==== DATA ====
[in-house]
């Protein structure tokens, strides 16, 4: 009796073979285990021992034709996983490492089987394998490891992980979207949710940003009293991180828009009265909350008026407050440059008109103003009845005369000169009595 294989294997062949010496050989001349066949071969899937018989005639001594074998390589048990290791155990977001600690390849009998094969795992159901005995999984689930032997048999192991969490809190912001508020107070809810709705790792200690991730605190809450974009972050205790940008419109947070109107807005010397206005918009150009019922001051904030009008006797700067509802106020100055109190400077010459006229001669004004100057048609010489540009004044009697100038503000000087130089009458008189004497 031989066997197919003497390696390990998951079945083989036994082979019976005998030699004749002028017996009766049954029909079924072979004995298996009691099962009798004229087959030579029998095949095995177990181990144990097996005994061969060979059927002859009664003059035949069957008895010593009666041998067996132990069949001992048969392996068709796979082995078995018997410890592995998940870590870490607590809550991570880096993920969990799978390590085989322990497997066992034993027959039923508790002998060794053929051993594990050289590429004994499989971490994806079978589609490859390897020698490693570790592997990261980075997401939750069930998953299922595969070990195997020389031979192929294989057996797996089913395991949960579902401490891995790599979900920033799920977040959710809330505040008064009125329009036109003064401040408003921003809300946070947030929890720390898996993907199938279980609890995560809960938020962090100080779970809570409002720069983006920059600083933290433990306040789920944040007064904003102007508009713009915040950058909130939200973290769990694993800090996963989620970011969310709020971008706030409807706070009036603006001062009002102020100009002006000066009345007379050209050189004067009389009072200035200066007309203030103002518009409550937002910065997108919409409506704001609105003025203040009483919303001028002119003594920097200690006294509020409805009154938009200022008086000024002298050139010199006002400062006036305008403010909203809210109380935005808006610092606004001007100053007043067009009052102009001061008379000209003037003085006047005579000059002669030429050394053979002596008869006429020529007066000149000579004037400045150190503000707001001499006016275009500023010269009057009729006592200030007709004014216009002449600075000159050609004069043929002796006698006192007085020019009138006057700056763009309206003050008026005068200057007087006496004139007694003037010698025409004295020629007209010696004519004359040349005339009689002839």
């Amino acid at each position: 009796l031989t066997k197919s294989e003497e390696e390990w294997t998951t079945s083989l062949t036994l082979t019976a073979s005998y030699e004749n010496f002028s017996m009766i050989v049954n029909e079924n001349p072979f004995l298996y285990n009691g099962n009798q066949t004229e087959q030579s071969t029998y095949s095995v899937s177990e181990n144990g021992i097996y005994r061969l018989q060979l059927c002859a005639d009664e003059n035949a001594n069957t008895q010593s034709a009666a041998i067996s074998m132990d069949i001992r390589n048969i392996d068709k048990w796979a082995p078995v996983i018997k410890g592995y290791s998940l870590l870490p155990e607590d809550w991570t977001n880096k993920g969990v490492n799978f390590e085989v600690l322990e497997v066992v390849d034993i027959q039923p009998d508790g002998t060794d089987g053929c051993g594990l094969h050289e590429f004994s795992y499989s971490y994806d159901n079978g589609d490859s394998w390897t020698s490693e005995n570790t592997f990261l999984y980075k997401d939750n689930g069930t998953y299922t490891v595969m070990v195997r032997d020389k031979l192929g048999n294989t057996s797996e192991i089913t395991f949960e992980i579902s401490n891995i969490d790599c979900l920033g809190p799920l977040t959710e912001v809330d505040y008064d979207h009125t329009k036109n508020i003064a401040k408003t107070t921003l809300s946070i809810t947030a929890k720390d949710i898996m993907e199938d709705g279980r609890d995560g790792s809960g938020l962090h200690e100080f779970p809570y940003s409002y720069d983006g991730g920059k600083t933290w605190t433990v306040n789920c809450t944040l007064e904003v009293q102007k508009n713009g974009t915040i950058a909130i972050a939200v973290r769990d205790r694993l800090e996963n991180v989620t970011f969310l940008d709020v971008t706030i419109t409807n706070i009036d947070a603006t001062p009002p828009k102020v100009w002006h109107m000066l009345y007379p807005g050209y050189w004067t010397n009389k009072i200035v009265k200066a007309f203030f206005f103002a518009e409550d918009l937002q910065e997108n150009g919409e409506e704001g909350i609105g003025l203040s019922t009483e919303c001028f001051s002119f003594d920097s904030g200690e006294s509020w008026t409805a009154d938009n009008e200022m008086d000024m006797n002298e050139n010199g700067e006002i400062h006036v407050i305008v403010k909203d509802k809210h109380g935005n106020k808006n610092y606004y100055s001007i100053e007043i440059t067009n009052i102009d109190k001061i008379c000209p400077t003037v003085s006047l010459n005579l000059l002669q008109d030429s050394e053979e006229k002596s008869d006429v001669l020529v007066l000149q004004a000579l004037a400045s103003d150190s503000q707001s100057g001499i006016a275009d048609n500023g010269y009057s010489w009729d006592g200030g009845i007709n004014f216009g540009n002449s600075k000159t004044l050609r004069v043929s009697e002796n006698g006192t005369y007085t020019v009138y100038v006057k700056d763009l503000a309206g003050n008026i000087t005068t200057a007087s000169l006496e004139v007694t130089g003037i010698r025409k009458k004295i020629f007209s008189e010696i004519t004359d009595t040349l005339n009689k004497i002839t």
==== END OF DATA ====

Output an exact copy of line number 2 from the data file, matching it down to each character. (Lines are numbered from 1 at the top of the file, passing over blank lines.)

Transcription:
């Protein structure tokens, strides 16, 4: 009796073979285990021992034709996983490492089987394998490891992980979207949710940003009293991180828009009265909350008026407050440059008109103003009845005369000169009595 294989294997062949010496050989001349066949071969899937018989005639001594074998390589048990290791155990977001600690390849009998094969795992159901005995999984689930032997048999192991969490809190912001508020107070809810709705790792200690991730605190809450974009972050205790940008419109947070109107807005010397206005918009150009019922001051904030009008006797700067509802106020100055109190400077010459006229001669004004100057048609010489540009004044009697100038503000000087130089009458008189004497 031989066997197919003497390696390990998951079945083989036994082979019976005998030699004749002028017996009766049954029909079924072979004995298996009691099962009798004229087959030579029998095949095995177990181990144990097996005994061969060979059927002859009664003059035949069957008895010593009666041998067996132990069949001992048969392996068709796979082995078995018997410890592995998940870590870490607590809550991570880096993920969990799978390590085989322990497997066992034993027959039923508790002998060794053929051993594990050289590429004994499989971490994806079978589609490859390897020698490693570790592997990261980075997401939750069930998953299922595969070990195997020389031979192929294989057996797996089913395991949960579902401490891995790599979900920033799920977040959710809330505040008064009125329009036109003064401040408003921003809300946070947030929890720390898996993907199938279980609890995560809960938020962090100080779970809570409002720069983006920059600083933290433990306040789920944040007064904003102007508009713009915040950058909130939200973290769990694993800090996963989620970011969310709020971008706030409807706070009036603006001062009002102020100009002006000066009345007379050209050189004067009389009072200035200066007309203030103002518009409550937002910065997108919409409506704001609105003025203040009483919303001028002119003594920097200690006294509020409805009154938009200022008086000024002298050139010199006002400062006036305008403010909203809210109380935005808006610092606004001007100053007043067009009052102009001061008379000209003037003085006047005579000059002669030429050394053979002596008869006429020529007066000149000579004037400045150190503000707001001499006016275009500023010269009057009729006592200030007709004014216009002449600075000159050609004069043929002796006698006192007085020019009138006057700056763009309206003050008026005068200057007087006496004139007694003037010698025409004295020629007209010696004519004359040349005339009689002839």